Fraser Trevor Fraser Trevor Author
Title: Being in the present, the most basic attitude for dissociation recovery is not an easy practice.
Author: Fraser Trevor
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Being in the present, the most basic attitude for dissociation recovery is not an easy practice. For being present means not only letting ...
Being in the present, the most basic attitude for dissociation recovery is not an easy practice. For being present means not only letting the bright gladness of summer daisies seep into ourselves; it also means a face-to-face encounter with the fears that haunt our days.Let everything happen to you beauty and terror.Just keep going,No feeling is final.

Being present means being present with all of it — the beauty and the terror. Of course, terror is the hard part — but sometimes, even beauty terrifies us. We cast a suspicious eye on anything too wonderful, too beautiful; it won’t last — it will go away and leave us bereft. The cynical, the fearful, and the calcified parts of us are often blocking our ability to be fully present.

To be fully present, we need to learn how to embrace the whole of life, as did Kazantzakis’ famous character in Zorba the Greek. For example, when asked about his domestic life, Zorba responds, “Am I not a man? Of course I’ve been married. Wife, house, kids, everything . . . the full catastrophe!” Jon Kabat-Zinn, author of Full Catastrophe Living, interprets Zorba’s words this way: “‘Catastrophe’ here does not mean disaster. Rather it means the poignant enormity of our life experience.”

But none of these things defeat us. Rather, it was the terror that brought us to a point of recovery crisis. It was the kind of terror born of being a stranger in a foreign land, prey to muggers and scammers and the shadowy side of these unpredictable and exotic lands.

What our child within needs to survive was not so much toughness, but largeness — the ability to be fully present with the “whole" of our strange and often exotic experiences, the beauty and the terror.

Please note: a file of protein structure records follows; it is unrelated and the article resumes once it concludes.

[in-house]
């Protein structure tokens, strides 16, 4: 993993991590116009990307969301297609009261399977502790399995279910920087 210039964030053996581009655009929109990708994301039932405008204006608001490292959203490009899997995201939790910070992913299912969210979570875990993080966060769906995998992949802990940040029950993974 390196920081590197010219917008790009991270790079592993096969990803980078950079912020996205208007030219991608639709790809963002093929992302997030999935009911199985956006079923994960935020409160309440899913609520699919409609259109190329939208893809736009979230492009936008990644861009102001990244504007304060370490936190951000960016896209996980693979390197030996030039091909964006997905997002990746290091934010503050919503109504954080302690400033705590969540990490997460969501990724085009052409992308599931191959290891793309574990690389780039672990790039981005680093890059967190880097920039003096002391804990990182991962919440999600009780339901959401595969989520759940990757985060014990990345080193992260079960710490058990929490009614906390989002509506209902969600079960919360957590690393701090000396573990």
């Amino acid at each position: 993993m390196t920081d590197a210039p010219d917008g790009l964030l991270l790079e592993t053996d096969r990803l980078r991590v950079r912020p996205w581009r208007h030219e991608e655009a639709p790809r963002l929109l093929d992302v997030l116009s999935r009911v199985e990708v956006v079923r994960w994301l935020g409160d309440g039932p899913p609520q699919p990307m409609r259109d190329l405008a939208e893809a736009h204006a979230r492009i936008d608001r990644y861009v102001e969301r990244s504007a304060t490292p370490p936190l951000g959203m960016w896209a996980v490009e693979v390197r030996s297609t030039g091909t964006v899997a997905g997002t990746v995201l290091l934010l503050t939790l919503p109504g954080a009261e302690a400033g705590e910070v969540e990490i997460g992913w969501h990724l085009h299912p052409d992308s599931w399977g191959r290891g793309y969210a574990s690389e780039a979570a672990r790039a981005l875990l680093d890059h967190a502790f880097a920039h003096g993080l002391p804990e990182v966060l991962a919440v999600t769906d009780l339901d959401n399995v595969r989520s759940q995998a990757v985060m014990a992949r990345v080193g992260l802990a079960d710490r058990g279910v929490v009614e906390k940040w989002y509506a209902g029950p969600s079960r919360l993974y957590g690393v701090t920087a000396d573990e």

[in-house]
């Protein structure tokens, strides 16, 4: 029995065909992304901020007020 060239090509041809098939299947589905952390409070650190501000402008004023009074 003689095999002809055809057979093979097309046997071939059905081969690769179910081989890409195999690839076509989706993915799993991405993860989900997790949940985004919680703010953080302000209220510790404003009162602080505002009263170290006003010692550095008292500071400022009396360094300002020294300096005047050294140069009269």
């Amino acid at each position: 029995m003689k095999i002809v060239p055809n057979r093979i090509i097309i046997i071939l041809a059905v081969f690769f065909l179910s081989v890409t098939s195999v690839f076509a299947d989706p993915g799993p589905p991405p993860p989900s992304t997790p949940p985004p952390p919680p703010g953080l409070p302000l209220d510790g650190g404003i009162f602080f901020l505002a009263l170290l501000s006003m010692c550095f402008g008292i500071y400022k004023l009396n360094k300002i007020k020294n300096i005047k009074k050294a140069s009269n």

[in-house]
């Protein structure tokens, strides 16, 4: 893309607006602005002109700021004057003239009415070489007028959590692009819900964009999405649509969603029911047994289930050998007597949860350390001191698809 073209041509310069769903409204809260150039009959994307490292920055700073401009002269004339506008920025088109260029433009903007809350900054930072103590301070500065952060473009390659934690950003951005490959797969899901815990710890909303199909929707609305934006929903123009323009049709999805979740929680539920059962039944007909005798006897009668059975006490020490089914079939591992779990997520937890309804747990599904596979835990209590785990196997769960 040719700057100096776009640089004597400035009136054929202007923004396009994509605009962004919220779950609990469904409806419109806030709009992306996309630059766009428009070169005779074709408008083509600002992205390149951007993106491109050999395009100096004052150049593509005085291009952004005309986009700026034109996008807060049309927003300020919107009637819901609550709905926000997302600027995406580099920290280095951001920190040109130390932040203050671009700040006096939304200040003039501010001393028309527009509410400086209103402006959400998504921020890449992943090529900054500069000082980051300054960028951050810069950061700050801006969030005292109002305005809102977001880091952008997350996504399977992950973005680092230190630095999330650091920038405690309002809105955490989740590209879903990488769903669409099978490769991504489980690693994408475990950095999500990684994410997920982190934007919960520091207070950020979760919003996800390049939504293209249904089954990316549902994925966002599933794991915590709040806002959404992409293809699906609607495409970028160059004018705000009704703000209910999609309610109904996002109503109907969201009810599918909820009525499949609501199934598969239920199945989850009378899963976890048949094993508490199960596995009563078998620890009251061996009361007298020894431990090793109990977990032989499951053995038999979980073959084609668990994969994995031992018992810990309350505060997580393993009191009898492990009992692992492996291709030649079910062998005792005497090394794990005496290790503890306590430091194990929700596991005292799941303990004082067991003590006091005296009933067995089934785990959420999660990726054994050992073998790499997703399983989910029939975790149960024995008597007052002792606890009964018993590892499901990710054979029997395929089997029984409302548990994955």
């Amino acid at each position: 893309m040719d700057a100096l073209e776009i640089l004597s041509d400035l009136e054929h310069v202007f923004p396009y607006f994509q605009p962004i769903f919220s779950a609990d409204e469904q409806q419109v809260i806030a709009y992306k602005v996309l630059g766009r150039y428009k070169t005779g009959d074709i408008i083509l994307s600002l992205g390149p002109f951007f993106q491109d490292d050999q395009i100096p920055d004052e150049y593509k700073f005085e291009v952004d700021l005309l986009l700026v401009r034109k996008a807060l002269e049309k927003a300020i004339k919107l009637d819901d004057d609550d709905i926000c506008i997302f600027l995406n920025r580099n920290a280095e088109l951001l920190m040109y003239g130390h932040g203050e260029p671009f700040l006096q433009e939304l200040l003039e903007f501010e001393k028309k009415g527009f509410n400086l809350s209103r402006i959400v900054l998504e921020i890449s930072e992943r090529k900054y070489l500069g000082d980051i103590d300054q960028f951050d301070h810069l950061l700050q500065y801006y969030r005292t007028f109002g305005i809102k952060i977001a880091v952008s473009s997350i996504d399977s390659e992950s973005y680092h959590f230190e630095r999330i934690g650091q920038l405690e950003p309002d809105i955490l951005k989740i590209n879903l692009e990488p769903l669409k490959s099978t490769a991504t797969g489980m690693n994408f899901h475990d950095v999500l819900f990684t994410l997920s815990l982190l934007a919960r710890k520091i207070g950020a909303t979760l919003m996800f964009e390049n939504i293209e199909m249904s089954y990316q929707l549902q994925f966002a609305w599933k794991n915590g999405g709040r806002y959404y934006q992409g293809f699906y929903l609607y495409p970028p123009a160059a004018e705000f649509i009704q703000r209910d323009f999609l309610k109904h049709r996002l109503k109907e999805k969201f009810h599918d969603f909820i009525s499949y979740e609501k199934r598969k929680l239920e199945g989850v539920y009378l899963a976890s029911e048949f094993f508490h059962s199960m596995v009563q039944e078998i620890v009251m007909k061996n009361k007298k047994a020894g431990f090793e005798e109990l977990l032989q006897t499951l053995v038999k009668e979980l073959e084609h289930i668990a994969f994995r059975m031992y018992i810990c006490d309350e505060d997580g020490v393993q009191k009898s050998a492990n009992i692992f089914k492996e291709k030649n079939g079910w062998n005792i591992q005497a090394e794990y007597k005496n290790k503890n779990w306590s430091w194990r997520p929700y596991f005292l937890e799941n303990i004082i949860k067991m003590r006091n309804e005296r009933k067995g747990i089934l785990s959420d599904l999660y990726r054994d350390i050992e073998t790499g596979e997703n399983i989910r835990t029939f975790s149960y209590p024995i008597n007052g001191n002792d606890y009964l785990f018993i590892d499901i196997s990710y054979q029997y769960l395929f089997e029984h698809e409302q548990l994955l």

And so, We learned the art of being present with the whole of life — the full catastrophe. Sometimes it meant taking a few minutes each day to write down our fears and angers, and then to breathe with them compassionately, like soothing our screaming child within. Only then can we gather enough courage to move on to the beauty of Being Absolutely Present

 We need to be “absolutely present” within our world. It means facing everything — the full catastrophe — with courage and love. It means vowing to love ourselves, our loved ones, and the earth itself "in sickness and in health" — the full catastrophe. Being present with the world means showing up and listening, not only to the good and uplifting news around us, but also to the cosmic groans of an iceberg twice the size of Luxembourg breaking off the Antarctic ice shelf.

When a loved one is sick or dying, what do we do? We sit beside her. We don’t have to say anything. Simply being present is the poetry of love.

I believe our child within is like this: unconditionally present, feeling “the poignant enormity” of the world — the beauty and the terror — because that is what love does.

If you want to mirror our full-picture recovery — wide and deep and unconditional — allow ourself a little time today to sit and breathe with the world as it is. Be present with the fullness of ourself, too, the light and the shadow. Be present with our friends, even when they are not at their best. Be present not only with the enchantment of the earth, but with its sorrows and its anguish and its slow destruction by our recklessness and greed. Inside this gift of presence resides the seeds for transformation and healing.

And when the terror comes, we can sit with it, care for it, and not be overcome.

Perhaps, if enough of us practice being fully present with both the beauty and the terror, we will wake up one day to find ourselves whole, our relationships restored. It all starts with the courage to be fully, stubbornly — absolutely — present.

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